Archive Review: Dark City (1998)

Since I haven’t reviewed an older sci-fi movie and it’s my favorite genre, I reached into my archive and pulled out one of my favorite movie discoveries, “Dark City.”

One thing that science-fiction junkies often consider is what aliens would think of us if they studied our planet. Alex Proyas’ mystery thriller “Dark City” tells a tale of how they might experiment with us if they discovered our planet and what they would learn about what makes humans tick. In essence, that’s what Proyas’ script aims to do, discover just a little piece of what it means to be human, and that’s what all great films accomplish.

The Strangers are the aliens in the film who have the power of “tuning” which essentially means willing the physical environment around them with their minds and the help of their giant underground machines. They use this power of creation in combination with artificially manufacturing memories (with the aid of a scientist played by Kiefer Sutherland) to create scenarios in which to study their human subjects. So when John Murdoch (Rufus Sewell) wakes up one night with no memory to find he’s wanted for murder, he begins to uncover the truth as he searches for answers to his own past.

“Dark City” begins as more of a mystery thriller. There are unsolved murders, John is searching for his memories and he’s being hunted by a detective (William Hurt). Couple that with Proyas’ vision for this experimental city environment, modeled in a 1930s or 40s style but with a dark and decrepit feel to it and you have sort of a science-fiction noir film. It’s really a beautifully imagined world even though it’s very old-fashioned and downtrodden. 

As the film progresses and you learn more about what the Strangers are up to and what they’re capable of (key in on Sutherland’s character for the explanations), then “Dark City” emerges as the sci-fi thriller it was born to be. Visual effects abound (that are quite impressive for 1998), action around most corners and explanations of the bizarre aren’t more than a scene away.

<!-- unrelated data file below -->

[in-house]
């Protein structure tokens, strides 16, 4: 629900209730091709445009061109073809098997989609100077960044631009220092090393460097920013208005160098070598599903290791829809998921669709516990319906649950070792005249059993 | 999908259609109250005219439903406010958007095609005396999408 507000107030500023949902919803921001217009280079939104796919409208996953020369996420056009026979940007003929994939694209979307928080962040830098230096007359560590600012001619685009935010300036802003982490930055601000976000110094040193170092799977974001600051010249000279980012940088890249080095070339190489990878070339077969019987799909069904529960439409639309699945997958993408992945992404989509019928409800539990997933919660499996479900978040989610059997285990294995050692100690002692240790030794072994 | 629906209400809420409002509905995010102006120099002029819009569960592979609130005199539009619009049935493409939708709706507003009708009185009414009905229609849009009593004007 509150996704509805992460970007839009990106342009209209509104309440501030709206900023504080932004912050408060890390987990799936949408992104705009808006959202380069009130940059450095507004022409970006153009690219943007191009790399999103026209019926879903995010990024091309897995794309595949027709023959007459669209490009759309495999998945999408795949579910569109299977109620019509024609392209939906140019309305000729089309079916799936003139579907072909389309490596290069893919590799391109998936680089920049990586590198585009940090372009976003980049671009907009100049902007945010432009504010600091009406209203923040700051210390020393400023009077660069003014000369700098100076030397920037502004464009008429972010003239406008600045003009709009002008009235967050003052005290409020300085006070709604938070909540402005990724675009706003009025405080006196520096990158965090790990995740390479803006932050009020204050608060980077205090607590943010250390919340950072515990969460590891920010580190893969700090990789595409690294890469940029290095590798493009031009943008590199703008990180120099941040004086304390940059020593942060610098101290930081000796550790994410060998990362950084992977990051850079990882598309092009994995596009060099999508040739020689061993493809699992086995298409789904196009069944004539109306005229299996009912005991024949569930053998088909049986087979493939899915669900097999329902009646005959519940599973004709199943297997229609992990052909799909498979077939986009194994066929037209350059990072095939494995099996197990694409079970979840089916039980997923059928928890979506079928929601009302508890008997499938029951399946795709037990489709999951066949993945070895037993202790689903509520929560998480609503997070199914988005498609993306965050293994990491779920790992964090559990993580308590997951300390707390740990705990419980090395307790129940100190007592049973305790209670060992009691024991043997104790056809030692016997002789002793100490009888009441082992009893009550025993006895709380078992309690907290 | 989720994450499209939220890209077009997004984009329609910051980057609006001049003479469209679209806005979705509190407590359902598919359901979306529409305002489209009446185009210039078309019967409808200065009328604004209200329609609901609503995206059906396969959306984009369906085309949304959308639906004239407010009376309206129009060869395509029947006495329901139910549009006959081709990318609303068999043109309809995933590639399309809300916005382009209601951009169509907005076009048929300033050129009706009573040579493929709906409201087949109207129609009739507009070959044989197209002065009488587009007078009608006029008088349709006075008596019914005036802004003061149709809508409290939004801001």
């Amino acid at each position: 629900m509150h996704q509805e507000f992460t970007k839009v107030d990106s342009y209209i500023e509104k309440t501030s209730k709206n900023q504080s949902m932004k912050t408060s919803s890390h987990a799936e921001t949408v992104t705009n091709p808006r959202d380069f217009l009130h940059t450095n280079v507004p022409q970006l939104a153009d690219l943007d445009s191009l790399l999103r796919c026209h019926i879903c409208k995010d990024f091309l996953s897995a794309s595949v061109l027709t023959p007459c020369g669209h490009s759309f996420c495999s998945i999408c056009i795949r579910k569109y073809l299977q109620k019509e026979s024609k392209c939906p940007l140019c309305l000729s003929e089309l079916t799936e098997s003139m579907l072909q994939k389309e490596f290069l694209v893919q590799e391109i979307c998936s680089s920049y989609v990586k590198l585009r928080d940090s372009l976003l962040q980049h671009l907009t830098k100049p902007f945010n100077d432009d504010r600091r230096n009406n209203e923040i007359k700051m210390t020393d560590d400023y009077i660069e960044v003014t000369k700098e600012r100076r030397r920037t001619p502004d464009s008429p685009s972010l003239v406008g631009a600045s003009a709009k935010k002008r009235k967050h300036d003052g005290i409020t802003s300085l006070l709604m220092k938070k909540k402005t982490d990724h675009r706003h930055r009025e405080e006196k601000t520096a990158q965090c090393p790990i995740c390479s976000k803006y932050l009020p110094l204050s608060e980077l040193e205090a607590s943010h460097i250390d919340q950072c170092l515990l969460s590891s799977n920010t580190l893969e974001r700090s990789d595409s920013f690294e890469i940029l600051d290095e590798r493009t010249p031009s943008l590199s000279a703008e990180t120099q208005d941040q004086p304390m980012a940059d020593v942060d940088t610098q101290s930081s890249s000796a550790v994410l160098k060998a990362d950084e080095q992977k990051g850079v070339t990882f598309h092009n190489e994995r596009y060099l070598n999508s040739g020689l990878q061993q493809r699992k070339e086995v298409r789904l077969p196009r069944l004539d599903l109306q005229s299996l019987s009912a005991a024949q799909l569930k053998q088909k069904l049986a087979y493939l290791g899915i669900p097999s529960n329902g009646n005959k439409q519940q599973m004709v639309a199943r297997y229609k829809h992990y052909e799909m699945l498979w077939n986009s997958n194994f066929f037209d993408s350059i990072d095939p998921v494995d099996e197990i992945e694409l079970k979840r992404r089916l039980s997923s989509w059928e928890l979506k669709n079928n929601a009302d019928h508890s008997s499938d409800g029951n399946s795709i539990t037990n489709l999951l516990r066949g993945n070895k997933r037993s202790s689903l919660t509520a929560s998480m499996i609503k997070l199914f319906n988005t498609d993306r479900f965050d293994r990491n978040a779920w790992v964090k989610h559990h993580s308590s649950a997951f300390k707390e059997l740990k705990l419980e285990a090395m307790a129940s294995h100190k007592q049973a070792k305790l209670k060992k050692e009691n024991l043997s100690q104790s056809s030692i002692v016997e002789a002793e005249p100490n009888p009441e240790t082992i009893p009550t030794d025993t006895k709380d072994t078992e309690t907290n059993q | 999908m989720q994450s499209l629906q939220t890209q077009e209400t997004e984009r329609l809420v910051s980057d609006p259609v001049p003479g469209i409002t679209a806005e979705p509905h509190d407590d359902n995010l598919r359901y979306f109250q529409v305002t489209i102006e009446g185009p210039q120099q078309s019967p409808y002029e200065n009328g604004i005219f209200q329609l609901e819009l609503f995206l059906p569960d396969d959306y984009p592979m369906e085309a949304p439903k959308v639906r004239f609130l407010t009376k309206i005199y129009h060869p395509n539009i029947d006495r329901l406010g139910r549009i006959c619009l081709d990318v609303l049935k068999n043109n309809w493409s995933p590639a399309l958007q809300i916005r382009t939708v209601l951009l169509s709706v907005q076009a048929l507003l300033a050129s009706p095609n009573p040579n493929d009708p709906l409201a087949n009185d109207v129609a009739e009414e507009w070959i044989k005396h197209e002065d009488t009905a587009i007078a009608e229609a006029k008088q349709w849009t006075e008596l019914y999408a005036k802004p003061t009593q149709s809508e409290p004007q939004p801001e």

Directorially, Proyas makes more a visual statement early on in the more noir/mystery portion of the film. There some really great shots — copious amounts of them in this film in general — all of which are helped out by intriguing lighting and set design. Between this and the script, you can tell just how vivid Proyas’ imagination has to be to actually bring this film to life.

For fans of science-fiction, this film is an easy favorite. All of the film’s shortcomings, whether you find the acting just sort of at par or the dialogue not all that stimulating for the actors to work with, the mythology of this film is so elaborate and spectacular that it gives your brain plenty to chew on. The film is not shy about its probing into the relationship between human memory and emotion and is exceptionally poignant in tackling such an abstract concept.

5/5 Stars

Directed by: Alex Proyas
Written by: Alex Proyas, Lem Dobbs, David S. Goyer
Starring: Rufus Sewell, Jennifer Connelly, Kiefer Sutherland

1 Comment

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